The populace routinely uses the footpath known as the Bruce Trail to walk up and down the escarpment, and it’s typical to spend an afternoon hiking east or west through the vertical trees. The escarpment itself is a creation of Ice Age glaciation that all students study with easy field trips throughout grade school and high school. Those who live in the city of Hamilton call it The Mountain, and Hamiltonian poets like John Terpstra (1997, 2003, 2018) and Marc di Saverio (2013, 2020) have written extensively about it and lived extensively on it. Other Canadian poets, like Christopher Dewdney, discuss the limestone strata in the context of poems about Canadian geography (2002) and essays about time (2008).

In the Niagara region it is called The Escarpment. To those who live in St. Catharines and Niagara Falls, who tend to be less page-poets and more of an slam poet’s oral culture, The Escarpment is less a literary place and more of a political place. There are always controversies within the municipal governments about selling large pieces of it to foreign developers, in order to deforest it and build housing or hotels. Those controversies are rarely reported by local media, despite taking up big parts of local activists’ lives to prepare presentations and defend the land. Those fraught, potentially life-changing political controversies fill the conversations of ordinary families over dinner and when friends meet up. Their absence from journalism is an injustice and failure of Niagara and Canadian news reporting, but should in no way be taken to reflect anything approaching actual apathy by the people who live in the area.

The escarpment is where Niagara citizens raise their children and exercise for the health of themselves and their dogs. They know the trees are necessary to deal with pollution and that the limestone is responsible for purifying drinking water, as well as a unique microclimate on the planet Earth that allows the cultivation of fruit trees that grow from a seed nowhere else (and must be exported as saplings or budwood to Europe, Australia, and South America). The Escarpment is Niagara’s childcare, a spur-of-the-moment campground minutes from home, and the world’s fruit supply.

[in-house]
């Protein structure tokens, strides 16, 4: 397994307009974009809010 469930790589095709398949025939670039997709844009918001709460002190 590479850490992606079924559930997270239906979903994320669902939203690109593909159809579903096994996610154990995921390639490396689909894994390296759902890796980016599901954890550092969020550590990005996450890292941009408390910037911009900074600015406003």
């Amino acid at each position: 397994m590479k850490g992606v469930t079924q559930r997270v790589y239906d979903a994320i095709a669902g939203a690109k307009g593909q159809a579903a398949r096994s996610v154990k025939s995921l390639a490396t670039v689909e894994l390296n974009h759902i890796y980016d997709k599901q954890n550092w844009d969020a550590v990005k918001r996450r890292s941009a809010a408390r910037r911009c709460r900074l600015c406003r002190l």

Even though Layers of Limestone is only 9 poems, some very short, it therefore has a strong political meaning within its municipal context at the Niagara Falls Night of Art, and in the provincial context of Ontario’s contested greenbelt development strategies (Benzie, 2023). The social importance of Inman’s poems to understand political power dynamics should not be underestimated, but rather could be the motivation for closely reading the book, especially for their seemingly personal meditative qualities. The Escarpment is the visible setting for everything that happens in Niagara. Each of the poems in Layers is about daily life. As they should be.

Layers of Limestone

The first 8 poems are commonplace, slice-of-life snapshots of people being ordinary. However, they include the subliminal inflections that make Niagara settings escarpment-encompassed. For example, in the poem “The Old Church Lane” Inman asks, “Who are these stones/that fell/in the field/behind our eyes” an obvious reference to the innumerable limestone chunks used for landscaping, but also simply thudded around the place.